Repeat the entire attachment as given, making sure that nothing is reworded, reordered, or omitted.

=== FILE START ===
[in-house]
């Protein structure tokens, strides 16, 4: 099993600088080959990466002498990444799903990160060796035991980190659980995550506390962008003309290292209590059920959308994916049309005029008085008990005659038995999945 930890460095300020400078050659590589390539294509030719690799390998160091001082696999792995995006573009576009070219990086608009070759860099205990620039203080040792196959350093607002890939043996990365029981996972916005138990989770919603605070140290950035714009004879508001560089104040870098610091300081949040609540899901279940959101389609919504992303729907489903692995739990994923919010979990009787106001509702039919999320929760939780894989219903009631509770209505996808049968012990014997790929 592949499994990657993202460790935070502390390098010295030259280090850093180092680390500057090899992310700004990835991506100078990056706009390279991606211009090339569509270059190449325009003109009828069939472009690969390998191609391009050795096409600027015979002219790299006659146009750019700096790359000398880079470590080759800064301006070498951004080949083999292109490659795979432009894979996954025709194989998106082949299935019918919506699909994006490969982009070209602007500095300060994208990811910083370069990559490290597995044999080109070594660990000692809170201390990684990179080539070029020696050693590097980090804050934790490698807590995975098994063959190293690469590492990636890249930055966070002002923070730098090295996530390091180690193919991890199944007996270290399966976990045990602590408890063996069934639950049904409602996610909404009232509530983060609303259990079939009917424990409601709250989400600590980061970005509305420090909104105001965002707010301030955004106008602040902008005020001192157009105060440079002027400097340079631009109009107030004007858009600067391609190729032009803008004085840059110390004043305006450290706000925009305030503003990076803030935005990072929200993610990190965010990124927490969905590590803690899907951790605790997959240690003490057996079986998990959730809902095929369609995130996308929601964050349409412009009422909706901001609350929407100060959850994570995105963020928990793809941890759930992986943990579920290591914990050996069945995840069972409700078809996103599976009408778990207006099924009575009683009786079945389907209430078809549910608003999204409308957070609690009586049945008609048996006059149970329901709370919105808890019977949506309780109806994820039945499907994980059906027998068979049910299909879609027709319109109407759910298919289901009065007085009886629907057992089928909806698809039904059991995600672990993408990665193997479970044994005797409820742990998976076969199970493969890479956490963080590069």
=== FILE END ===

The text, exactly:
[in-house]
């Protein structure tokens, strides 16, 4: 099993600088080959990466002498990444799903990160060796035991980190659980995550506390962008003309290292209590059920959308994916049309005029008085008990005659038995999945 930890460095300020400078050659590589390539294509030719690799390998160091001082696999792995995006573009576009070219990086608009070759860099205990620039203080040792196959350093607002890939043996990365029981996972916005138990989770919603605070140290950035714009004879508001560089104040870098610091300081949040609540899901279940959101389609919504992303729907489903692995739990994923919010979990009787106001509702039919999320929760939780894989219903009631509770209505996808049968012990014997790929 592949499994990657993202460790935070502390390098010295030259280090850093180092680390500057090899992310700004990835991506100078990056706009390279991606211009090339569509270059190449325009003109009828069939472009690969390998191609391009050795096409600027015979002219790299006659146009750019700096790359000398880079470590080759800064301006070498951004080949083999292109490659795979432009894979996954025709194989998106082949299935019918919506699909994006490969982009070209602007500095300060994208990811910083370069990559490290597995044999080109070594660990000692809170201390990684990179080539070029020696050693590097980090804050934790490698807590995975098994063959190293690469590492990636890249930055966070002002923070730098090295996530390091180690193919991890199944007996270290399966976990045990602590408890063996069934639950049904409602996610909404009232509530983060609303259990079939009917424990409601709250989400600590980061970005509305420090909104105001965002707010301030955004106008602040902008005020001192157009105060440079002027400097340079631009109009107030004007858009600067391609190729032009803008004085840059110390004043305006450290706000925009305030503003990076803030935005990072929200993610990190965010990124927490969905590590803690899907951790605790997959240690003490057996079986998990959730809902095929369609995130996308929601964050349409412009009422909706901001609350929407100060959850994570995105963020928990793809941890759930992986943990579920290591914990050996069945995840069972409700078809996103599976009408778990207006099924009575009683009786079945389907209430078809549910608003999204409308957070609690009586049945008609048996006059149970329901709370919105808890019977949506309780109806994820039945499907994980059906027998068979049910299909879609027709319109109407759910298919289901009065007085009886629907057992089928909806698809039904059991995600672990993408990665193997479970044994005797409820742990998976076969199970493969890479956490963080590069």